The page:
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How many finals do you have to take?

It is well known that different departments at MIT prefer different methods of evaluating students. For some, this is an important factor when choosing classes, or even a major. The Tech looked into how many finals are required in each of MIT’s courses. The data in this article do not take GIRs or HASS classes into account, assume a student follows prerequisites and does not take Advanced Standing Exams, and classes can be scheduled accordingly.

Math- and science-intensive schools have the largest average number of finals in their majors. The School of Engineering has on average between nine and ten finals per major. The School of Science has seven to eight finals on average. This is in sharp contrast to the School of Humanities, Arts, and Social Sciences, which has two to three finals on average, opting instead for final projects or papers.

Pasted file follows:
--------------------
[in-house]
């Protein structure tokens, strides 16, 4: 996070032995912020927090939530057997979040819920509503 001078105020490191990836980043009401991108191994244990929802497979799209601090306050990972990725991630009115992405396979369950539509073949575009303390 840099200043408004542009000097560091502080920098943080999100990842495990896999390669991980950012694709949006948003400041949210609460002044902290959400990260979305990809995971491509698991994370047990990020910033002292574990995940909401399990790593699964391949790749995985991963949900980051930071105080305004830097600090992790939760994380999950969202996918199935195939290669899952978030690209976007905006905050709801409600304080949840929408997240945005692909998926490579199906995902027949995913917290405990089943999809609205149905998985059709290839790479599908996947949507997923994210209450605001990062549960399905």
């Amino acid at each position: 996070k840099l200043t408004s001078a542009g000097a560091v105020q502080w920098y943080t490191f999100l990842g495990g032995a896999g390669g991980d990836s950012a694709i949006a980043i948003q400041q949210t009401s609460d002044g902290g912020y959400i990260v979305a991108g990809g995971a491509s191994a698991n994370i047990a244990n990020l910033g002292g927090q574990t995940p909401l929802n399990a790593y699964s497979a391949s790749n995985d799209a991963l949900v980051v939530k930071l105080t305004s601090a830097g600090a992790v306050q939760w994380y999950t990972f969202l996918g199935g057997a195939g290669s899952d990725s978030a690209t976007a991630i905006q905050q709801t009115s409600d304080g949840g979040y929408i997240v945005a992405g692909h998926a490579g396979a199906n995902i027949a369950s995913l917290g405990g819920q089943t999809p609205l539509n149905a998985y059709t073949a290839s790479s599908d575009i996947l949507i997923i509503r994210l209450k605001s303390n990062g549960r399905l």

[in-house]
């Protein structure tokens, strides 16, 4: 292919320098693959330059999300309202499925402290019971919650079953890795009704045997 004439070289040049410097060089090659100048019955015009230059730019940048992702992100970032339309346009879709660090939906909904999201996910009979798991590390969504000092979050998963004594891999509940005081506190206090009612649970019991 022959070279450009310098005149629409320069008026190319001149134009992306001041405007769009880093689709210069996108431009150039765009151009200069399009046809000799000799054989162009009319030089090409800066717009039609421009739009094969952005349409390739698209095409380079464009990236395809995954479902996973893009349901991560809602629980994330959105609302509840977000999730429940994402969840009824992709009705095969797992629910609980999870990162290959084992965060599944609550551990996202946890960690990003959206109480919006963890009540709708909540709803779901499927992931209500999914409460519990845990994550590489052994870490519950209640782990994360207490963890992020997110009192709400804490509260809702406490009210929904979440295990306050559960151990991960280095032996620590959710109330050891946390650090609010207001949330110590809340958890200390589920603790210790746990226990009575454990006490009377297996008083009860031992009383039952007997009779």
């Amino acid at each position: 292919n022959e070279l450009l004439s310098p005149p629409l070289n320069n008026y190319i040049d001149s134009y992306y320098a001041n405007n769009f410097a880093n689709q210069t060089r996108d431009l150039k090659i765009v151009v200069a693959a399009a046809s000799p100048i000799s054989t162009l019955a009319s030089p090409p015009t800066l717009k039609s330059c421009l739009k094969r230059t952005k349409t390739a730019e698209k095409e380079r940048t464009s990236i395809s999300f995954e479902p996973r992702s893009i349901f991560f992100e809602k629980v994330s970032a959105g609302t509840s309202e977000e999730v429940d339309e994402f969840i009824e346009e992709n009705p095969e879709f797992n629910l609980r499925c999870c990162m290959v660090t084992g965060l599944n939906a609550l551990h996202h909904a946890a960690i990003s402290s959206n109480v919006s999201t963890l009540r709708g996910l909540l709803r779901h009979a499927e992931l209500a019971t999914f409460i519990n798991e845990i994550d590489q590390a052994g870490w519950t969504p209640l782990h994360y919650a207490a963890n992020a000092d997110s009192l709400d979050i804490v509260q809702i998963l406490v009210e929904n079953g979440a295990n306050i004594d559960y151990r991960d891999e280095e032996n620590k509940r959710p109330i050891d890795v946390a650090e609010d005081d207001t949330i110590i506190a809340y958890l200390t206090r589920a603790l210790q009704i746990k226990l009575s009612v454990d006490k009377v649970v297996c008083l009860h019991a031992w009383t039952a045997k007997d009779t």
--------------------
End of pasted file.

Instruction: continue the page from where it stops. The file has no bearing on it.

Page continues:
Some students, like Yuchen Fu ’17, consider finals when choosing classes to take. “If there are no other options, I’ll do it and won’t complain. But if I have a choice between two courses that are equally weighted that I like, I’d probably go with the one without the final,” said Fu, a prospective Course 18.

Another Course 18 student, Raul Fernando Boquin ‘17, has a different take on finals. “I pick courses that I enjoy, that get involved in my life,” said Boquin. “The number of finals is really irrelevant; the only thing that matters is how much you enjoy the subject — that will make the class worth it.”

Courses 17, 21W, and 24-1 — Political Science, Humanities, and Philosophy — are among the eight courses that require a minimum of zero finals to graduate in the program.

There is a tie between Courses 2 and 16 for the major with the highest minimum number of finals, six.

—Omar Ibarra